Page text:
We, the media, have failed you.
We’ve been distracted by the drama. The politics. The personalities.
Not that the personalities aren’t important. The next U.S. Soccer president has to build bridges and trust. The right personality to do that is essential.
But we’ve failed to shed enough light where it needs to be:
Soccer has grown by leaps and bounds in this country in terms of viewership, sponsorship and just a general sense of “bigness.” Youth soccer has not kept pace.
Where we need more outreach, we’ve gotten more elite programs.
Where we need more kind introductions to organized play, we’ve gotten ham-fisted mandates such as the birth-year age-group switch, which U.S. Soccer is only now beginning to realize was a colossal mistake from idea to execution. There is no elite player-development reason for forcing the other 90% of the pyramid to have less fun playing rec soccer and perhaps — just maybe — advancing into elite soccer.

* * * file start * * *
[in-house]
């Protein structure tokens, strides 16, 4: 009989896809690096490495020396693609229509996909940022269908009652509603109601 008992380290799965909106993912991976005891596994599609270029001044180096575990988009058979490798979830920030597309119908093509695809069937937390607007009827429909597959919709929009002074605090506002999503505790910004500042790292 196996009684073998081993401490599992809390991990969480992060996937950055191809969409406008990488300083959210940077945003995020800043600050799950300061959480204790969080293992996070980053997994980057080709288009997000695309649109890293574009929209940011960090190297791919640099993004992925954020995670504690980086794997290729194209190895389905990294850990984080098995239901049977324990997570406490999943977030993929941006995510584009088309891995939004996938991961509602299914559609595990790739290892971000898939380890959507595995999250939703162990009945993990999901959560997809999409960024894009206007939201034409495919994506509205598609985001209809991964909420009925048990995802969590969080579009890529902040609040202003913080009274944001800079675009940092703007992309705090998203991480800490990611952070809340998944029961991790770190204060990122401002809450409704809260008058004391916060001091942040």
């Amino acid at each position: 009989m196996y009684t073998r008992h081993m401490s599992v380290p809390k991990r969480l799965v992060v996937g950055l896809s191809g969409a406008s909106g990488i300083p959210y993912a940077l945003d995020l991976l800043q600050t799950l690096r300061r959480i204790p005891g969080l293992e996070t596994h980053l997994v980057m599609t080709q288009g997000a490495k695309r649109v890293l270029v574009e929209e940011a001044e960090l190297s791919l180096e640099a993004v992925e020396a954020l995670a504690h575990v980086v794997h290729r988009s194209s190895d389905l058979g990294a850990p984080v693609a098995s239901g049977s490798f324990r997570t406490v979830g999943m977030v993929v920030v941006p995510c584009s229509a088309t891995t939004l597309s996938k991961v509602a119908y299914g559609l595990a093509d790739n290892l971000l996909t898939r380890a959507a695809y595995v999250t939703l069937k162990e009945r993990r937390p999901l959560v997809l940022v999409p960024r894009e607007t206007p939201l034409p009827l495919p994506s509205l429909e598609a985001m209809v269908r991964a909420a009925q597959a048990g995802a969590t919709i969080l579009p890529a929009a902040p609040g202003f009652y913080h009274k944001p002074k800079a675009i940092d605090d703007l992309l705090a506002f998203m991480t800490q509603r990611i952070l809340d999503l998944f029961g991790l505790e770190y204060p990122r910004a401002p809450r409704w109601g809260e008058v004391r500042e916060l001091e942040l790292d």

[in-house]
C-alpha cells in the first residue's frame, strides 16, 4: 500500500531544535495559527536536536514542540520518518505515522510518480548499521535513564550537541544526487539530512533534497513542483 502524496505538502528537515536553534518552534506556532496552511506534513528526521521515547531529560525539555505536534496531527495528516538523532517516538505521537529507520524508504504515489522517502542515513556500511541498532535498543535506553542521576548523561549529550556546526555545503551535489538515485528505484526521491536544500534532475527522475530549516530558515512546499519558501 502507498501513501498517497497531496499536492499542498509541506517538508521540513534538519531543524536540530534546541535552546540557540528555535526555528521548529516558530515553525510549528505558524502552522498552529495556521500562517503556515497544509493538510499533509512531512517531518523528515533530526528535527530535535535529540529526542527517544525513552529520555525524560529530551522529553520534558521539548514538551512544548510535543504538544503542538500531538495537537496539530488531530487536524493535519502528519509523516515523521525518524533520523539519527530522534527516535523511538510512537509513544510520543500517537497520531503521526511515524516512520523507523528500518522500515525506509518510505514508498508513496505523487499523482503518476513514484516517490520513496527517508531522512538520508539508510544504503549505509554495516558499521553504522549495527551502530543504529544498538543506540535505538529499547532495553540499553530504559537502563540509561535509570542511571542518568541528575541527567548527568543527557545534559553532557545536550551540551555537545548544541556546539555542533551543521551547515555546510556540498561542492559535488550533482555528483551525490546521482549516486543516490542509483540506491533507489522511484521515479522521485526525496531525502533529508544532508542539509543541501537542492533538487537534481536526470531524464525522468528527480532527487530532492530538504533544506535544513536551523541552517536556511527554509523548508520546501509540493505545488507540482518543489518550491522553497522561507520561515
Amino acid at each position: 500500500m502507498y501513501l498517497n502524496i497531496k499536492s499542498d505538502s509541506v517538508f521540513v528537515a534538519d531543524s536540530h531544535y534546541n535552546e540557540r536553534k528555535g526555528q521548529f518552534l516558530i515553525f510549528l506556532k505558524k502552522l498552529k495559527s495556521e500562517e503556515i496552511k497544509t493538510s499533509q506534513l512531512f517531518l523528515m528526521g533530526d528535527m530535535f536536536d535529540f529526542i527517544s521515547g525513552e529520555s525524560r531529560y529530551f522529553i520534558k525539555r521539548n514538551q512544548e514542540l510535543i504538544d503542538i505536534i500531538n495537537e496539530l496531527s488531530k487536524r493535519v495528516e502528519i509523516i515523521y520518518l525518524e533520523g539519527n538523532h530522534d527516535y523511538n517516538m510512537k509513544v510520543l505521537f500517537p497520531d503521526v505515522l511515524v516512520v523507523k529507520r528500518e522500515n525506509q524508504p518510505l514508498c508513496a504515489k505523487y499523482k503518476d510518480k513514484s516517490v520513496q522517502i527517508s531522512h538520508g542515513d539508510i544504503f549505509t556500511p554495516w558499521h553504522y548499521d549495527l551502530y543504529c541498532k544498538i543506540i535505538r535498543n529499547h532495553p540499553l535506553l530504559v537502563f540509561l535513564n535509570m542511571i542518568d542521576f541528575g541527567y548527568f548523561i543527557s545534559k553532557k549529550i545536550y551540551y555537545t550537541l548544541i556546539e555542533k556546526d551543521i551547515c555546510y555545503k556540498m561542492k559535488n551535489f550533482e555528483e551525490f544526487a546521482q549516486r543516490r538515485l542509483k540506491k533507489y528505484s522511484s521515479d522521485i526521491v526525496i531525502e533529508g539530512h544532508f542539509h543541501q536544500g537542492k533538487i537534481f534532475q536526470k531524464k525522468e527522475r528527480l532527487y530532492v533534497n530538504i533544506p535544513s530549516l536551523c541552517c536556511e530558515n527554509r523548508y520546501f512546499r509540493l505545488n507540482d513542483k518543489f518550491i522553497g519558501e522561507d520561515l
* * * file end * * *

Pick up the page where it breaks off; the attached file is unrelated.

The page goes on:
We’ve forgotten that every elite player starts as a rec player. It may be in organized U5 soccer. It may be playing on a tennis court in an apartment complex where the residents have marked out some makeshift goals.
We’ve focused on the Athletes’ Council — a group of good people getting their names dragged through the mud by tinfoil-hat conspiracy theorists. And frankly, they’re too focused on meeting amongst themselves. Heather O’Reilly didn’t need to fly across the Atlantic to talk with Shannon Boxx and Kate Markgraf. They should be out talking with state youth representatives.
The state youth reps have been forgotten. They’ve been upstaged by the athletes and the adult associations, some of whom have not covered themselves with glory in this process and may have frankly demonstrated that they have too much of the vote. Maybe USSF can bring in colleges and combine them into the Adult Council? Might help.
But it’s our fault. We, the media, have forgotten to talk about all this. All the reasons why youth soccer has been stagnant, both in terms of adding rec players and developing elite players.
So it’s up to you … well, mostly the Athletes’ Council. Leave your meeting room. Go to the bar. Talk to the states. See why they’re frustrated. Then vote accordingly.